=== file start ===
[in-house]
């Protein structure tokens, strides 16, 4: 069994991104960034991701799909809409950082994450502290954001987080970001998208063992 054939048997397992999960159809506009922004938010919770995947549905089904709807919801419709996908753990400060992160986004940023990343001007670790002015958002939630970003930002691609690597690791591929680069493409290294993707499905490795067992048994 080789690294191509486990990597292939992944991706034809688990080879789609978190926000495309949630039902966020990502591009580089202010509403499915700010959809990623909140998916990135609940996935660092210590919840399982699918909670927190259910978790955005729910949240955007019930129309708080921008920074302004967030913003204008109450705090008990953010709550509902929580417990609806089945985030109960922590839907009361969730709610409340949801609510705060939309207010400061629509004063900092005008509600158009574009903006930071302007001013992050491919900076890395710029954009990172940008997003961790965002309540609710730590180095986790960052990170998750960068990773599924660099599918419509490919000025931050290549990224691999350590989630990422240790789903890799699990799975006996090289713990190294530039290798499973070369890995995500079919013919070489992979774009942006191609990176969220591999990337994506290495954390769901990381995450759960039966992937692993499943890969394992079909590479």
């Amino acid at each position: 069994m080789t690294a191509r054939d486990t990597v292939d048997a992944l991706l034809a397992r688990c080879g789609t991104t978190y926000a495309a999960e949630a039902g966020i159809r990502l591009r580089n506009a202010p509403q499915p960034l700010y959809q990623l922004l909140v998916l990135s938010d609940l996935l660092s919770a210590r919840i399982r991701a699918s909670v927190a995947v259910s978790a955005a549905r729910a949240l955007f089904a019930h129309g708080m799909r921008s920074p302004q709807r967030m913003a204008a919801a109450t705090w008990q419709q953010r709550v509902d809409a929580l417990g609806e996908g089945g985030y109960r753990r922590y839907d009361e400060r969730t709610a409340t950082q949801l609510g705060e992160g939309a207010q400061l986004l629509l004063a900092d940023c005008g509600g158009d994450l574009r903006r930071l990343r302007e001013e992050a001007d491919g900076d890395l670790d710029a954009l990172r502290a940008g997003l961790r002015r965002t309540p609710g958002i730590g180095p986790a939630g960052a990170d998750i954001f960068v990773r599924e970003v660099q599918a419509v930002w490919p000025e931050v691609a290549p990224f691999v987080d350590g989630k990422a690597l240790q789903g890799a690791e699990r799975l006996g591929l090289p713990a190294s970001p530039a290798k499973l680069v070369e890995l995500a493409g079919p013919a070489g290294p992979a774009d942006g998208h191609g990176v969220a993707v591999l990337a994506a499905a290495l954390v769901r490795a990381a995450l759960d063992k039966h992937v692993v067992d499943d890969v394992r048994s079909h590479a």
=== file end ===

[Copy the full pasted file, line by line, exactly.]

[in-house]
């Protein structure tokens, strides 16, 4: 069994991104960034991701799909809409950082994450502290954001987080970001998208063992 054939048997397992999960159809506009922004938010919770995947549905089904709807919801419709996908753990400060992160986004940023990343001007670790002015958002939630970003930002691609690597690791591929680069493409290294993707499905490795067992048994 080789690294191509486990990597292939992944991706034809688990080879789609978190926000495309949630039902966020990502591009580089202010509403499915700010959809990623909140998916990135609940996935660092210590919840399982699918909670927190259910978790955005729910949240955007019930129309708080921008920074302004967030913003204008109450705090008990953010709550509902929580417990609806089945985030109960922590839907009361969730709610409340949801609510705060939309207010400061629509004063900092005008509600158009574009903006930071302007001013992050491919900076890395710029954009990172940008997003961790965002309540609710730590180095986790960052990170998750960068990773599924660099599918419509490919000025931050290549990224691999350590989630990422240790789903890799699990799975006996090289713990190294530039290798499973070369890995995500079919013919070489992979774009942006191609990176969220591999990337994506290495954390769901990381995450759960039966992937692993499943890969394992079909590479």
């Amino acid at each position: 069994m080789t690294a191509r054939d486990t990597v292939d048997a992944l991706l034809a397992r688990c080879g789609t991104t978190y926000a495309a999960e949630a039902g966020i159809r990502l591009r580089n506009a202010p509403q499915p960034l700010y959809q990623l922004l909140v998916l990135s938010d609940l996935l660092s919770a210590r919840i399982r991701a699918s909670v927190a995947v259910s978790a955005a549905r729910a949240l955007f089904a019930h129309g708080m799909r921008s920074p302004q709807r967030m913003a204008a919801a109450t705090w008990q419709q953010r709550v509902d809409a929580l417990g609806e996908g089945g985030y109960r753990r922590y839907d009361e400060r969730t709610a409340t950082q949801l609510g705060e992160g939309a207010q400061l986004l629509l004063a900092d940023c005008g509600g158009d994450l574009r903006r930071l990343r302007e001013e992050a001007d491919g900076d890395l670790d710029a954009l990172r502290a940008g997003l961790r002015r965002t309540p609710g958002i730590g180095p986790a939630g960052a990170d998750i954001f960068v990773r599924e970003v660099q599918a419509v930002w490919p000025e931050v691609a290549p990224f691999v987080d350590g989630k990422a690597l240790q789903g890799a690791e699990r799975l006996g591929l090289p713990a190294s970001p530039a290798k499973l680069v070369e890995l995500a493409g079919p013919a070489g290294p992979a774009d942006g998208h191609g990176v969220a993707v591999l990337a994506a499905a290495l954390v769901r490795a990381a995450l759960d063992k039966h992937v692993v067992d499943d890969v394992r048994s079909h590479a």